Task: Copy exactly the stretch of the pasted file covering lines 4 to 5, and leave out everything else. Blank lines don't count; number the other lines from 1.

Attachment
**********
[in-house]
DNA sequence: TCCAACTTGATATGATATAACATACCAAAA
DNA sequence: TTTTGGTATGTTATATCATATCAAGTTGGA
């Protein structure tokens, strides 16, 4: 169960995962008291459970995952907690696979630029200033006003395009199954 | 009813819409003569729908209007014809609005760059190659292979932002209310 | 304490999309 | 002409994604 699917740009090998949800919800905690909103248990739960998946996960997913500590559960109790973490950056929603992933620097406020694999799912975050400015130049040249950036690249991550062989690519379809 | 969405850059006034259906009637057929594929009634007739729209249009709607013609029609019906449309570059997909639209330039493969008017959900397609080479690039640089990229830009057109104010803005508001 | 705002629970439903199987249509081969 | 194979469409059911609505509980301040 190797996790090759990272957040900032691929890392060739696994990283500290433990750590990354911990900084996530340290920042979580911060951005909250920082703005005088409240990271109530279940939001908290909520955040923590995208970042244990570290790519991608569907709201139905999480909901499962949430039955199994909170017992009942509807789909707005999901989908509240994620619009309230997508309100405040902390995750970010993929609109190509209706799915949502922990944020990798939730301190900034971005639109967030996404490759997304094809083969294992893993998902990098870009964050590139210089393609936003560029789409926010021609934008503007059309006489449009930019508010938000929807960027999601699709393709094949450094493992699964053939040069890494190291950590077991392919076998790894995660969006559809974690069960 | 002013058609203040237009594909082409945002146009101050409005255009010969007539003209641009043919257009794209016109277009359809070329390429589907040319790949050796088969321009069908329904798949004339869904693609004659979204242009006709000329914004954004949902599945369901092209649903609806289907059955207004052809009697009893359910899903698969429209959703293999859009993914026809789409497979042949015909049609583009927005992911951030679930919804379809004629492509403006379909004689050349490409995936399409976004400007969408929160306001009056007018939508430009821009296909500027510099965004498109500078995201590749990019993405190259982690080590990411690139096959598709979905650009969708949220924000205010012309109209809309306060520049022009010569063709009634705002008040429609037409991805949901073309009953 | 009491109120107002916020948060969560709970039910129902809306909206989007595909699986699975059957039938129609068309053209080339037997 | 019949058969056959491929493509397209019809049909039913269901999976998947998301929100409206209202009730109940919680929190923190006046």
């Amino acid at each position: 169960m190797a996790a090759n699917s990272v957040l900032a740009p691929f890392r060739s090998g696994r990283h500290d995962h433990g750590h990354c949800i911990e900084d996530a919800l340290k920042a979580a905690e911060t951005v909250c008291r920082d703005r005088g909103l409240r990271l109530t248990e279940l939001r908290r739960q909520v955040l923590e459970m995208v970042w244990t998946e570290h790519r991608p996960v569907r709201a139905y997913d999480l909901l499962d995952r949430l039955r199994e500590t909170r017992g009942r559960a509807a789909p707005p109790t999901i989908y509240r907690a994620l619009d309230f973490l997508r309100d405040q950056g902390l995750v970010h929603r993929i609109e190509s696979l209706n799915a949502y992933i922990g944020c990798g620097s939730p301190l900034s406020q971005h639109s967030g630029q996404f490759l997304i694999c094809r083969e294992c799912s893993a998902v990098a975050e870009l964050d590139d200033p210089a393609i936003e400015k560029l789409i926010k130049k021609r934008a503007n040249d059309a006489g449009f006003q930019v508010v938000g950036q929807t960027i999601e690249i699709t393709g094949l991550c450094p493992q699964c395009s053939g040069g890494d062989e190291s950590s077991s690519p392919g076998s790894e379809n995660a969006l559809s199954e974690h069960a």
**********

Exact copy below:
């Protein structure tokens, strides 16, 4: 169960995962008291459970995952907690696979630029200033006003395009199954 | 009813819409003569729908209007014809609005760059190659292979932002209310 | 304490999309 | 002409994604 699917740009090998949800919800905690909103248990739960998946996960997913500590559960109790973490950056929603992933620097406020694999799912975050400015130049040249950036690249991550062989690519379809 | 969405850059006034259906009637057929594929009634007739729209249009709607013609029609019906449309570059997909639209330039493969008017959900397609080479690039640089990229830009057109104010803005508001 | 705002629970439903199987249509081969 | 194979469409059911609505509980301040 190797996790090759990272957040900032691929890392060739696994990283500290433990750590990354911990900084996530340290920042979580911060951005909250920082703005005088409240990271109530279940939001908290909520955040923590995208970042244990570290790519991608569907709201139905999480909901499962949430039955199994909170017992009942509807789909707005999901989908509240994620619009309230997508309100405040902390995750970010993929609109190509209706799915949502922990944020990798939730301190900034971005639109967030996404490759997304094809083969294992893993998902990098870009964050590139210089393609936003560029789409926010021609934008503007059309006489449009930019508010938000929807960027999601699709393709094949450094493992699964053939040069890494190291950590077991392919076998790894995660969006559809974690069960 | 002013058609203040237009594909082409945002146009101050409005255009010969007539003209641009043919257009794209016109277009359809070329390429589907040319790949050796088969321009069908329904798949004339869904693609004659979204242009006709000329914004954004949902599945369901092209649903609806289907059955207004052809009697009893359910899903698969429209959703293999859009993914026809789409497979042949015909049609583009927005992911951030679930919804379809004629492509403006379909004689050349490409995936399409976004400007969408929160306001009056007018939508430009821009296909500027510099965004498109500078995201590749990019993405190259982690080590990411690139096959598709979905650009969708949220924000205010012309109209809309306060520049022009010569063709009634705002008040429609037409991805949901073309009953 | 009491109120107002916020948060969560709970039910129902809306909206989007595909699986699975059957039938129609068309053209080339037997 | 019949058969056959491929493509397209019809049909039913269901999976998947998301929100409206209202009730109940919680929190923190006046």
């Amino acid at each position: 169960m190797a996790a090759n699917s990272v957040l900032a740009p691929f890392r060739s090998g696994r990283h500290d995962h433990g750590h990354c949800i911990e900084d996530a919800l340290k920042a979580a905690e911060t951005v909250c008291r920082d703005r005088g909103l409240r990271l109530t248990e279940l939001r908290r739960q909520v955040l923590e459970m995208v970042w244990t998946e570290h790519r991608p996960v569907r709201a139905y997913d999480l909901l499962d995952r949430l039955r199994e500590t909170r017992g009942r559960a509807a789909p707005p109790t999901i989908y509240r907690a994620l619009d309230f973490l997508r309100d405040q950056g902390l995750v970010h929603r993929i609109e190509s696979l209706n799915a949502y992933i922990g944020c990798g620097s939730p301190l900034s406020q971005h639109s967030g630029q996404f490759l997304i694999c094809r083969e294992c799912s893993a998902v990098a975050e870009l964050d590139d200033p210089a393609i936003e400015k560029l789409i926010k130049k021609r934008a503007n040249d059309a006489g449009f006003q930019v508010v938000g950036q929807t960027i999601e690249i699709t393709g094949l991550c450094p493992q699964c395009s053939g040069g890494d062989e190291s950590s077991s690519p392919g076998s790894e379809n995660a969006l559809s199954e974690h069960a």